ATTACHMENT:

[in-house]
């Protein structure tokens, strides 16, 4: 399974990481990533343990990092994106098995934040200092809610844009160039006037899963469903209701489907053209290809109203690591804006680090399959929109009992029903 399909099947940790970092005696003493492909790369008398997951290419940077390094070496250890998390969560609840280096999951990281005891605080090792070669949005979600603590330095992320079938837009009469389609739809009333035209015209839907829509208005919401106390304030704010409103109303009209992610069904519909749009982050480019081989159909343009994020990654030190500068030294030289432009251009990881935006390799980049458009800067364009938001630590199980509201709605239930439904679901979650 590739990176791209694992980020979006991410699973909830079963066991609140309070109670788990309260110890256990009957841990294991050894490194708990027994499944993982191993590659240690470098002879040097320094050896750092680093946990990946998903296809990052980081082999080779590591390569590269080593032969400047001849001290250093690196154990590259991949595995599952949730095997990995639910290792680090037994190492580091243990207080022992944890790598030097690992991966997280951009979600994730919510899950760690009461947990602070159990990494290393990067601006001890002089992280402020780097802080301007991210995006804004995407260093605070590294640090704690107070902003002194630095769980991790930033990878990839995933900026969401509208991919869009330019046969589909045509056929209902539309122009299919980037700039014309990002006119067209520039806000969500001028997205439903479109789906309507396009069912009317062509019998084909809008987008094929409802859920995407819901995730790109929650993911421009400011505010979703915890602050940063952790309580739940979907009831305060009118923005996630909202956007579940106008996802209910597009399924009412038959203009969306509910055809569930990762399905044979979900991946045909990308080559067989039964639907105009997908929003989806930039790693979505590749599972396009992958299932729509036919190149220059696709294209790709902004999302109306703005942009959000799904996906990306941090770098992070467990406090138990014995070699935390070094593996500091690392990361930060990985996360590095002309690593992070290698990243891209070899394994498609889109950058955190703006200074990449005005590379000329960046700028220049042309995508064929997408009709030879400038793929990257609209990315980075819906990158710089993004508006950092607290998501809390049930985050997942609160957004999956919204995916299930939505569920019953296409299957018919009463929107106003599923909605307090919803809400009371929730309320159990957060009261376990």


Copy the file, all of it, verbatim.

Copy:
[in-house]
């Protein structure tokens, strides 16, 4: 399974990481990533343990990092994106098995934040200092809610844009160039006037899963469903209701489907053209290809109203690591804006680090399959929109009992029903 399909099947940790970092005696003493492909790369008398997951290419940077390094070496250890998390969560609840280096999951990281005891605080090792070669949005979600603590330095992320079938837009009469389609739809009333035209015209839907829509208005919401106390304030704010409103109303009209992610069904519909749009982050480019081989159909343009994020990654030190500068030294030289432009251009990881935006390799980049458009800067364009938001630590199980509201709605239930439904679901979650 590739990176791209694992980020979006991410699973909830079963066991609140309070109670788990309260110890256990009957841990294991050894490194708990027994499944993982191993590659240690470098002879040097320094050896750092680093946990990946998903296809990052980081082999080779590591390569590269080593032969400047001849001290250093690196154990590259991949595995599952949730095997990995639910290792680090037994190492580091243990207080022992944890790598030097690992991966997280951009979600994730919510899950760690009461947990602070159990990494290393990067601006001890002089992280402020780097802080301007991210995006804004995407260093605070590294640090704690107070902003002194630095769980991790930033990878990839995933900026969401509208991919869009330019046969589909045509056929209902539309122009299919980037700039014309990002006119067209520039806000969500001028997205439903479109789906309507396009069912009317062509019998084909809008987008094929409802859920995407819901995730790109929650993911421009400011505010979703915890602050940063952790309580739940979907009831305060009118923005996630909202956007579940106008996802209910597009399924009412038959203009969306509910055809569930990762399905044979979900991946045909990308080559067989039964639907105009997908929003989806930039790693979505590749599972396009992958299932729509036919190149220059696709294209790709902004999302109306703005942009959000799904996906990306941090770098992070467990406090138990014995070699935390070094593996500091690392990361930060990985996360590095002309690593992070290698990243891209070899394994498609889109950058955190703006200074990449005005590379000329960046700028220049042309995508064929997408009709030879400038793929990257609209990315980075819906990158710089993004508006950092607290998501809390049930985050997942609160957004999956919204995916299930939505569920019953296409299957018919009463929107106003599923909605307090919803809400009371929730309320159990957060009261376990």